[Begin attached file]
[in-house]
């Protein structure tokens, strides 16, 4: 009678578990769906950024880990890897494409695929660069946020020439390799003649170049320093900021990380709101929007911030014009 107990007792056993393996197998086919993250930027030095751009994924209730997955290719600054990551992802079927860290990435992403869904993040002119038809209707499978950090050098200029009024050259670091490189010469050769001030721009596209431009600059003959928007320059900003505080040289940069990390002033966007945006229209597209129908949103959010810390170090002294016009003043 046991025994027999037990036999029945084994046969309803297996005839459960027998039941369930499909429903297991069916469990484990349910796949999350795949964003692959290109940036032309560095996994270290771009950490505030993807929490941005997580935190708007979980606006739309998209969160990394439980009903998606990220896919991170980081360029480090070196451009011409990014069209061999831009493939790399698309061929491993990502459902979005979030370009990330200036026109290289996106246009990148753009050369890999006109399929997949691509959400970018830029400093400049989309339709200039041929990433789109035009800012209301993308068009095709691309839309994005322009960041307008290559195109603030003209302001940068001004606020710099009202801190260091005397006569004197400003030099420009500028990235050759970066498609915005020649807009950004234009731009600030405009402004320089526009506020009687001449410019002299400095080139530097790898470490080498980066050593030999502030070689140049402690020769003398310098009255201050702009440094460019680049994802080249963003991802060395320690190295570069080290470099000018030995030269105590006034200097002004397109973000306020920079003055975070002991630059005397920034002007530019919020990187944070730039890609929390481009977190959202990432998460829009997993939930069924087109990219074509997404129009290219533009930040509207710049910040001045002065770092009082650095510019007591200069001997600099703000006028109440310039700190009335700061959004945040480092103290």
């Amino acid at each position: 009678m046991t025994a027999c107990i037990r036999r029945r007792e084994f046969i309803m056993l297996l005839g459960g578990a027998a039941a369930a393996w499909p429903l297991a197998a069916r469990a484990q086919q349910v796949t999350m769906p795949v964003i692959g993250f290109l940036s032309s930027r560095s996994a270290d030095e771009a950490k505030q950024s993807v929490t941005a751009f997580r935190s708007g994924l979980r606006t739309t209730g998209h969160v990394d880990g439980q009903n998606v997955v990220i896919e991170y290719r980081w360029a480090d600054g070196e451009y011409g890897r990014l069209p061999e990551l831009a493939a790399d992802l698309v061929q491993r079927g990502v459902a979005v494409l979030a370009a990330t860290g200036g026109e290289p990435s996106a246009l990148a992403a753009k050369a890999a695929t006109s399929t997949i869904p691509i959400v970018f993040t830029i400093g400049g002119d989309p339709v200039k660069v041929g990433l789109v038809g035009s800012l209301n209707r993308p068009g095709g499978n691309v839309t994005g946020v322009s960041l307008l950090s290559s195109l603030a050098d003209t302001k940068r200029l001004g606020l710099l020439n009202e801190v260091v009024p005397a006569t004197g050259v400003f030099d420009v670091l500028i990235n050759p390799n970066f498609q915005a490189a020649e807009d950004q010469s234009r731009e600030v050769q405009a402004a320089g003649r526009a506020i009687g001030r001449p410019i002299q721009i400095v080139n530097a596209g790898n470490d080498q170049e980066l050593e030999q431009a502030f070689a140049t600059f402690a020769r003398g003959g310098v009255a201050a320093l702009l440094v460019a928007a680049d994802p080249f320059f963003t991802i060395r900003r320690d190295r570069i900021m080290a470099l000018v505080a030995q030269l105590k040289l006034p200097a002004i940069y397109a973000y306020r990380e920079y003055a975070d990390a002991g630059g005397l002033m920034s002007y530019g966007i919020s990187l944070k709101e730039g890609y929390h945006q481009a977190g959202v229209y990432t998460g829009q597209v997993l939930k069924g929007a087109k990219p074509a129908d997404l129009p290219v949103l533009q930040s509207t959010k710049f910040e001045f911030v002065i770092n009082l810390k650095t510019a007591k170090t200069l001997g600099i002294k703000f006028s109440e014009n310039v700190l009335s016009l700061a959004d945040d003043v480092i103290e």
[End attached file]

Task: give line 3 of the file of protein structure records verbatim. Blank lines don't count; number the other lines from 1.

């Amino acid at each position: 009678m046991t025994a027999c107990i037990r036999r029945r007792e084994f046969i309803m056993l297996l005839g459960g578990a027998a039941a369930a393996w499909p429903l297991a197998a069916r469990a484990q086919q349910v796949t999350m769906p795949v964003i692959g993250f290109l940036s032309s930027r560095s996994a270290d030095e771009a950490k505030q950024s993807v929490t941005a751009f997580r935190s708007g994924l979980r606006t739309t209730g998209h969160v990394d880990g439980q009903n998606v997955v990220i896919e991170y290719r980081w360029a480090d600054g070196e451009y011409g890897r990014l069209p061999e990551l831009a493939a790399d992802l698309v061929q491993r079927g990502v459902a979005v494409l979030a370009a990330t860290g200036g026109e290289p990435s996106a246009l990148a992403a753009k050369a890999a695929t006109s399929t997949i869904p691509i959400v970018f993040t830029i400093g400049g002119d989309p339709v200039k660069v041929g990433l789109v038809g035009s800012l209301n209707r993308p068009g095709g499978n691309v839309t994005g946020v322009s960041l307008l950090s290559s195109l603030a050098d003209t302001k940068r200029l001004g606020l710099l020439n009202e801190v260091v009024p005397a006569t004197g050259v400003f030099d420009v670091l500028i990235n050759p390799n970066f498609q915005a490189a020649e807009d950004q010469s234009r731009e600030v050769q405009a402004a320089g003649r526009a506020i009687g001030r001449p410019i002299q721009i400095v080139n530097a596209g790898n470490d080498q170049e980066l050593e030999q431009a502030f070689a140049t600059f402690a020769r003398g003959g310098v009255a201050a320093l702009l440094v460019a928007a680049d994802p080249f320059f963003t991802i060395r900003r320690d190295r570069i900021m080290a470099l000018v505080a030995q030269l105590k040289l006034p200097a002004i940069y397109a973000y306020r990380e920079y003055a975070d990390a002991g630059g005397l002033m920034s002007y530019g966007i919020s990187l944070k709101e730039g890609y929390h945006q481009a977190g959202v229209y990432t998460g829009q597209v997993l939930k069924g929007a087109k990219p074509a129908d997404l129009p290219v949103l533009q930040s509207t959010k710049f910040e001045f911030v002065i770092n009082l810390k650095t510019a007591k170090t200069l001997g600099i002294k703000f006028s109440e014009n310039v700190l009335s016009l700061a959004d945040d003043v480092i103290e």